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Planet Saturday Comics Volume One

Posted: Wednesday, February 4, 2009
By: Ray Tate

Monty S. Kane
Monty S. Kane
Planet Saturday
Planet Saturday is a Web comic that can be found at www.planetsaturday.com. It's a freebie and well worth checking out. This volume, asking price $12.95, collects the first group of those cartoons--about 78 pages worth, as well as a few pages of preliminary sketches and notes about the stories.

The tales last about two to three pages: measuring a quick pace for the setup of the joke, the body, and the punchline. On occasion, an epic will last ten pages, but no story wears out its welcome, and there are no advertisements.

The stories are all based upon true-life occurrences discovered while parenting. The characters include a middle-aged father named Emory and his daughter, Dot, both at various stages in their lives.

The story "Tick" describes one of the more personal episodes. Here Kane reveals a specific lingo his toddler daughter created and how her age-appropriate obsession led to a frustrating afternoon.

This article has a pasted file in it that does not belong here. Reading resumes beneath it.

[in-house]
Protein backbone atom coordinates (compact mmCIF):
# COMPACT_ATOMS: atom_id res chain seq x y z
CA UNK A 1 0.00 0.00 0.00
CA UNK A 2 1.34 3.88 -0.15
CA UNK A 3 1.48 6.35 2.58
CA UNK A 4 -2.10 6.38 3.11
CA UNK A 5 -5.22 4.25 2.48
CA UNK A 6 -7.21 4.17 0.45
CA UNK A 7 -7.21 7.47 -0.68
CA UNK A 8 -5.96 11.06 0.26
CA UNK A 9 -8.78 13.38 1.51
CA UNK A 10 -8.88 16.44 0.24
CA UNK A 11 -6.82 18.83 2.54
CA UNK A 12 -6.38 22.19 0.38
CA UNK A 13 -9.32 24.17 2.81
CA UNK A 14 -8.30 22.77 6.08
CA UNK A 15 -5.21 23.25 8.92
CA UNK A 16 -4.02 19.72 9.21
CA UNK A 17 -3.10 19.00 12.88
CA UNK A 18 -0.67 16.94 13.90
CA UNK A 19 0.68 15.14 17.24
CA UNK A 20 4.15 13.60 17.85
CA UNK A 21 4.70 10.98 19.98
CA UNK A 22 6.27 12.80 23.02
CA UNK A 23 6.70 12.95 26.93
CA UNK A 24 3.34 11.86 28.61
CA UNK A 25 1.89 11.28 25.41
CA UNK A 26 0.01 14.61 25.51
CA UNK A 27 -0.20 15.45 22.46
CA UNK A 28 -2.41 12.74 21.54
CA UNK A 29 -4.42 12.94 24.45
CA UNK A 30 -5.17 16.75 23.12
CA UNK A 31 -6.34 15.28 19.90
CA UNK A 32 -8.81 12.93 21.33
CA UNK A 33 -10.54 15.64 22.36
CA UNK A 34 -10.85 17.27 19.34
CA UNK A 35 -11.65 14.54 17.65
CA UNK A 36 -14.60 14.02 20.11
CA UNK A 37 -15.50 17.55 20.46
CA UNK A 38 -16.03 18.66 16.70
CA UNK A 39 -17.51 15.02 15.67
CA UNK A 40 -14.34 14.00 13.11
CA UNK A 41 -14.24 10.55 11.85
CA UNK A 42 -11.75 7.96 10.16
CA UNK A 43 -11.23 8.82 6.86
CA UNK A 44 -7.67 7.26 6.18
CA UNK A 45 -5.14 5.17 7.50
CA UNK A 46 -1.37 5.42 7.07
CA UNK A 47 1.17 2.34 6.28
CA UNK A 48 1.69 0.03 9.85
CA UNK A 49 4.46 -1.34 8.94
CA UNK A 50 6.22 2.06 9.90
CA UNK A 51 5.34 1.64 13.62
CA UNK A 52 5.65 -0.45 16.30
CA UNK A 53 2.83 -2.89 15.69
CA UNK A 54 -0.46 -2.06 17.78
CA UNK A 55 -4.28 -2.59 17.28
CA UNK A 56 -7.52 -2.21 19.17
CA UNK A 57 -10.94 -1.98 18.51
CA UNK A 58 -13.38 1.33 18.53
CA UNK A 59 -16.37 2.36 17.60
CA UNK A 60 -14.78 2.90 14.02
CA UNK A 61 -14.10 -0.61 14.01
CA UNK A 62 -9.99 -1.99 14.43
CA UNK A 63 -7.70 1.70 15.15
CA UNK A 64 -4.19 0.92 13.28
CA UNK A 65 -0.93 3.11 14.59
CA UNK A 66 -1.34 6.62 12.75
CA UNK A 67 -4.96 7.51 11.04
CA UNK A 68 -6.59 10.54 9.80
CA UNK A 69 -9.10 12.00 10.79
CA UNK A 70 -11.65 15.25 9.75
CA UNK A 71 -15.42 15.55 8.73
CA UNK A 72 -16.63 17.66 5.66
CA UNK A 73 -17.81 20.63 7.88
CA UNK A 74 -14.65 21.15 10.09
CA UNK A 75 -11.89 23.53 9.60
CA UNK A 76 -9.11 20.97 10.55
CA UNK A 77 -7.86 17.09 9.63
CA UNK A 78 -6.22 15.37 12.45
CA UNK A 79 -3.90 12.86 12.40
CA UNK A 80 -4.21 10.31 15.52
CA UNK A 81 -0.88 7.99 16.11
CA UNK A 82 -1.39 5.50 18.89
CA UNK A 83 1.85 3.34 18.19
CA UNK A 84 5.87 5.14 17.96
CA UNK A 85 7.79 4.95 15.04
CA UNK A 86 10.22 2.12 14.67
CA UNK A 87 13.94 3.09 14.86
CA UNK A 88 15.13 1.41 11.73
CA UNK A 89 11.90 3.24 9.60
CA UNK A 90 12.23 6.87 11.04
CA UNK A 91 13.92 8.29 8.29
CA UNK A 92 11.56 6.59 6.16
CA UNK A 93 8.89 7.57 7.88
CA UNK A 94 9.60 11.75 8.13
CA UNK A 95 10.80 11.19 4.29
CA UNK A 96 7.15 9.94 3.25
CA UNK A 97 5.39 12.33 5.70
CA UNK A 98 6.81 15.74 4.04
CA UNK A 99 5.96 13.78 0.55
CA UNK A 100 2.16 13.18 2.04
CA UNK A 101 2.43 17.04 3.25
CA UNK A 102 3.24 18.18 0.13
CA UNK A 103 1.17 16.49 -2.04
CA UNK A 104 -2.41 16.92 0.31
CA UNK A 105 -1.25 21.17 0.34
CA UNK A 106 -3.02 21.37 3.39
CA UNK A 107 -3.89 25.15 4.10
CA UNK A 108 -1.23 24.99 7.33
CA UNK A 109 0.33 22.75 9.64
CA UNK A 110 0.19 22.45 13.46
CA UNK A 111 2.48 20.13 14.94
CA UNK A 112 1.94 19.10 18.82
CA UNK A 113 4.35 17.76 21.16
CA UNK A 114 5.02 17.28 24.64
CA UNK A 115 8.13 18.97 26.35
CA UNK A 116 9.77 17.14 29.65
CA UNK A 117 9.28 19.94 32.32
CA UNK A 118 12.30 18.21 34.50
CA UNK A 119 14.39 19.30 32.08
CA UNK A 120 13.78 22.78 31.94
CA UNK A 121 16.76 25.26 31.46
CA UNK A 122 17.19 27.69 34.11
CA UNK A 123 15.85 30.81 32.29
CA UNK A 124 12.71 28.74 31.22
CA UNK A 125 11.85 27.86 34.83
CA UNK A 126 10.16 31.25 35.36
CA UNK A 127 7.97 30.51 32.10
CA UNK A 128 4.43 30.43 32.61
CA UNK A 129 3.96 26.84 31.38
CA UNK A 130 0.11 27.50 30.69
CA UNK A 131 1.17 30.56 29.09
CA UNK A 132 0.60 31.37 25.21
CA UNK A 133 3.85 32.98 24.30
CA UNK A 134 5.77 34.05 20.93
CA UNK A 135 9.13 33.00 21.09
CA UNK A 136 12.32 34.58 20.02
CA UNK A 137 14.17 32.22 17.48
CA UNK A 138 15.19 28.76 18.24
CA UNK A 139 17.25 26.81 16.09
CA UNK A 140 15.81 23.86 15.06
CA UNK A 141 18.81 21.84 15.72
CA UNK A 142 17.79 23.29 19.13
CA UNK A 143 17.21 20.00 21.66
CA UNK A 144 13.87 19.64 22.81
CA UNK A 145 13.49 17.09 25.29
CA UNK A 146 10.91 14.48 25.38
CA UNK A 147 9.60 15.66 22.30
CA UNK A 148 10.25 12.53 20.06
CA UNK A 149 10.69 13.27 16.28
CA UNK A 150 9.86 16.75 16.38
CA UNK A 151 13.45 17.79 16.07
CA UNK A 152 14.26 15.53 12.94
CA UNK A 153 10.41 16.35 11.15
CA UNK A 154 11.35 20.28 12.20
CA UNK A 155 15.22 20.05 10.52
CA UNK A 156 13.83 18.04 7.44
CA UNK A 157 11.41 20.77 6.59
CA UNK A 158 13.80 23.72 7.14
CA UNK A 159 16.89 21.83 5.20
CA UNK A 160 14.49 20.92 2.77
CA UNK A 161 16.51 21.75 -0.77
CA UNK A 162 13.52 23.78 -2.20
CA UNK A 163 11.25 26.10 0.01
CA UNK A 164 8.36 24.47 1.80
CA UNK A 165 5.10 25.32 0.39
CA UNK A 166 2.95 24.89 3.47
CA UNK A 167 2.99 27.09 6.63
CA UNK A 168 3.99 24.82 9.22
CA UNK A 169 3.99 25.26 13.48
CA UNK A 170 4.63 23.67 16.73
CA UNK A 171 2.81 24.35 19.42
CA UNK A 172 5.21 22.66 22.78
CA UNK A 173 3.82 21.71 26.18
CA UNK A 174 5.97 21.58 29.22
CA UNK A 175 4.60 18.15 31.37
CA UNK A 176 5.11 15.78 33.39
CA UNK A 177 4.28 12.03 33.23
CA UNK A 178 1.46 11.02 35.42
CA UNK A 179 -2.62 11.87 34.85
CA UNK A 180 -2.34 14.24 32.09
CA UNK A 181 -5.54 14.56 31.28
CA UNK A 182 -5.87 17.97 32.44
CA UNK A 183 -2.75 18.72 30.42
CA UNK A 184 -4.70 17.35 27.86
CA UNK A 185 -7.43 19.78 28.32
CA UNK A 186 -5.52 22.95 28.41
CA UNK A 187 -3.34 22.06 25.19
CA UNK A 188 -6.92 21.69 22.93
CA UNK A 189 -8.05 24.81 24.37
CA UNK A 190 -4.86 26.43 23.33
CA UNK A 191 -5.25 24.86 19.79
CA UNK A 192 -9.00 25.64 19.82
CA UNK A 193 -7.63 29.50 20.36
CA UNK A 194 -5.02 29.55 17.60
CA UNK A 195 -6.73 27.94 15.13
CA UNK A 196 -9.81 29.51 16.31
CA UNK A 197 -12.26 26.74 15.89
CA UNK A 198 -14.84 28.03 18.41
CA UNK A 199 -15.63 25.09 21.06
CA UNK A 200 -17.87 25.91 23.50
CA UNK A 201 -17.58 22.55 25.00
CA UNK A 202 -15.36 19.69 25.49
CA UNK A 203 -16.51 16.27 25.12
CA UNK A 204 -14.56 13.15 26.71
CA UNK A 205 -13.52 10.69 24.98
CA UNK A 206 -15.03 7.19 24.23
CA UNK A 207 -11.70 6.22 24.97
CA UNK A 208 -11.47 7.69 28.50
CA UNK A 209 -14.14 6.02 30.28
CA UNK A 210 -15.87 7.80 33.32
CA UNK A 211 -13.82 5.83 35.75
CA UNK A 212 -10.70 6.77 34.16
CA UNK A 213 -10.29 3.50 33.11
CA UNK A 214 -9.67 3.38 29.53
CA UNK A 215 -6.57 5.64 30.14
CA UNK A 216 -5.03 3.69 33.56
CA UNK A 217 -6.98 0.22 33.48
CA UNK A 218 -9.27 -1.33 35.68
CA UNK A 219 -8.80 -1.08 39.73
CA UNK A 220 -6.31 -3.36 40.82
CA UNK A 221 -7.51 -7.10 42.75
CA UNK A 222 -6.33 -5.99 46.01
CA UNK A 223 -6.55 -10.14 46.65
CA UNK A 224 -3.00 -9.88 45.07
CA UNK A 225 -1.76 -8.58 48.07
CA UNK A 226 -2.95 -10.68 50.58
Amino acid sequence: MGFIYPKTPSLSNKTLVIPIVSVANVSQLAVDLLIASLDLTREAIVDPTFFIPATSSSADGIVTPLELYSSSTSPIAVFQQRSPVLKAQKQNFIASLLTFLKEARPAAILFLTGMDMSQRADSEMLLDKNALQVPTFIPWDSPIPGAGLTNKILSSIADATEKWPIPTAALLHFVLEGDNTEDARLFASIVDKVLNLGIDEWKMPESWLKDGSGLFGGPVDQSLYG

"Loud" frames the war between the generations, with Emory deciding to act his age in a weird rebellious way while decrying the way Dot, now a little girl, acts just like his younger self.

Kane hones a unique style of cartooning that captures emotion, body language, and characterization. "Fight or . . ." exemplifies the illusion of animation in four panels. The bully's threat comes in the first panel. He rolls up his sleeve in the second panel. He winds back his fist in the third panel. Thanks to the twist, he registers surprise in the fourth panel.

Dot's exertion and Emory's exaggerated exhaustion in "Cold Weather" is obvious thanks to Kane's skills. In that same story he shows a flair for realism. Emory's usually drawn as a bulbous-nosed, pie-bald man whose skull shape resembles something like an upturned rounded flask, but when Emory demonstrates "squinching" he looks like a neighbor.

Kane has studied cartoon history. He uses the flexibility of the medium to better his craft and his gags. Dot grows up real fast in one tale. Metaphors become visual reality in others. Wild takes break the general design of the series, and these nuances make the comic strip more novel.

When I read the promotional copy for this book, I have to admit to rolling my eyes. I expected insider parenting humor--the kind of harmless unfunny stuff that thrives on sit-coms. Instead, these charming, amusing and occasionally absurd stories made me grin throughout. A couple of moments I laughed aloud. The artwork only enhances the comedy.



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